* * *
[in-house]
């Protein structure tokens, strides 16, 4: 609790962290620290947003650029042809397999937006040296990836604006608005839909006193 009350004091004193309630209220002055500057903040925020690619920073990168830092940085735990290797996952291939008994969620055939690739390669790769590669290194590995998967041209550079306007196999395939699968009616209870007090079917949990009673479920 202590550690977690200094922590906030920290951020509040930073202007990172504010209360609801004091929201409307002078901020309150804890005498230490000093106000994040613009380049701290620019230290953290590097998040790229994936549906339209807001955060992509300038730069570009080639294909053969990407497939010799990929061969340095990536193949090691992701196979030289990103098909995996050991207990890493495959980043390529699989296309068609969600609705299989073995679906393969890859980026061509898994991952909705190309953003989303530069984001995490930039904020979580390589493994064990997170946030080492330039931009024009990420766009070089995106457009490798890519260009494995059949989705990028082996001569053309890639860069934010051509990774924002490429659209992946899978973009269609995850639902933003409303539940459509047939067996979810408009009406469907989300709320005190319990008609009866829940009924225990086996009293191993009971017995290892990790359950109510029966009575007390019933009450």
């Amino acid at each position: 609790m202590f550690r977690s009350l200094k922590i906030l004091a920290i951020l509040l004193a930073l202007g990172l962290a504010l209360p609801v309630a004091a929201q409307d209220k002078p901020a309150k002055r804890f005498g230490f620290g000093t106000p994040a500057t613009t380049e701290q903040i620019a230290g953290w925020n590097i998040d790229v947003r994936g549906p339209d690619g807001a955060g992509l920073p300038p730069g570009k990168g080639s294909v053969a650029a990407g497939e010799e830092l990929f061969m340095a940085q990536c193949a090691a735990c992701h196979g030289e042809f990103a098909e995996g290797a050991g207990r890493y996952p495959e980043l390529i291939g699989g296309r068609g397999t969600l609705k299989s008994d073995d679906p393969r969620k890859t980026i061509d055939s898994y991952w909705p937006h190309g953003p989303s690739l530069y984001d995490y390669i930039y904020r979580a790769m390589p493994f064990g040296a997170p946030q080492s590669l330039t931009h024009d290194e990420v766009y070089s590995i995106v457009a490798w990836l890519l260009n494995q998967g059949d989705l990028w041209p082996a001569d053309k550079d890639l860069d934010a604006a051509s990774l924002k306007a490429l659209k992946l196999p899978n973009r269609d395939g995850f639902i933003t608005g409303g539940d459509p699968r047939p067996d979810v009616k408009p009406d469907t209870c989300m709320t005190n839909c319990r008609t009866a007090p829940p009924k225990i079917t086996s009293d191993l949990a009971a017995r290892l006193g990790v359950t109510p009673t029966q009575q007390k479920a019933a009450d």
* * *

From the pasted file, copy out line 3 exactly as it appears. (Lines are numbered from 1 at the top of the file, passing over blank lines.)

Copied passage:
């Amino acid at each position: 609790m202590f550690r977690s009350l200094k922590i906030l004091a920290i951020l509040l004193a930073l202007g990172l962290a504010l209360p609801v309630a004091a929201q409307d209220k002078p901020a309150k002055r804890f005498g230490f620290g000093t106000p994040a500057t613009t380049e701290q903040i620019a230290g953290w925020n590097i998040d790229v947003r994936g549906p339209d690619g807001a955060g992509l920073p300038p730069g570009k990168g080639s294909v053969a650029a990407g497939e010799e830092l990929f061969m340095a940085q990536c193949a090691a735990c992701h196979g030289e042809f990103a098909e995996g290797a050991g207990r890493y996952p495959e980043l390529i291939g699989g296309r068609g397999t969600l609705k299989s008994d073995d679906p393969r969620k890859t980026i061509d055939s898994y991952w909705p937006h190309g953003p989303s690739l530069y984001d995490y390669i930039y904020r979580a790769m390589p493994f064990g040296a997170p946030q080492s590669l330039t931009h024009d290194e990420v766009y070089s590995i995106v457009a490798w990836l890519l260009n494995q998967g059949d989705l990028w041209p082996a001569d053309k550079d890639l860069d934010a604006a051509s990774l924002k306007a490429l659209k992946l196999p899978n973009r269609d395939g995850f639902i933003t608005g409303g539940d459509p699968r047939p067996d979810v009616k408009p009406d469907t209870c989300m709320t005190n839909c319990r008609t009866a007090p829940p009924k225990i079917t086996s009293d191993l949990a009971a017995r290892l006193g990790v359950t109510p009673t029966q009575q007390k479920a019933a009450d």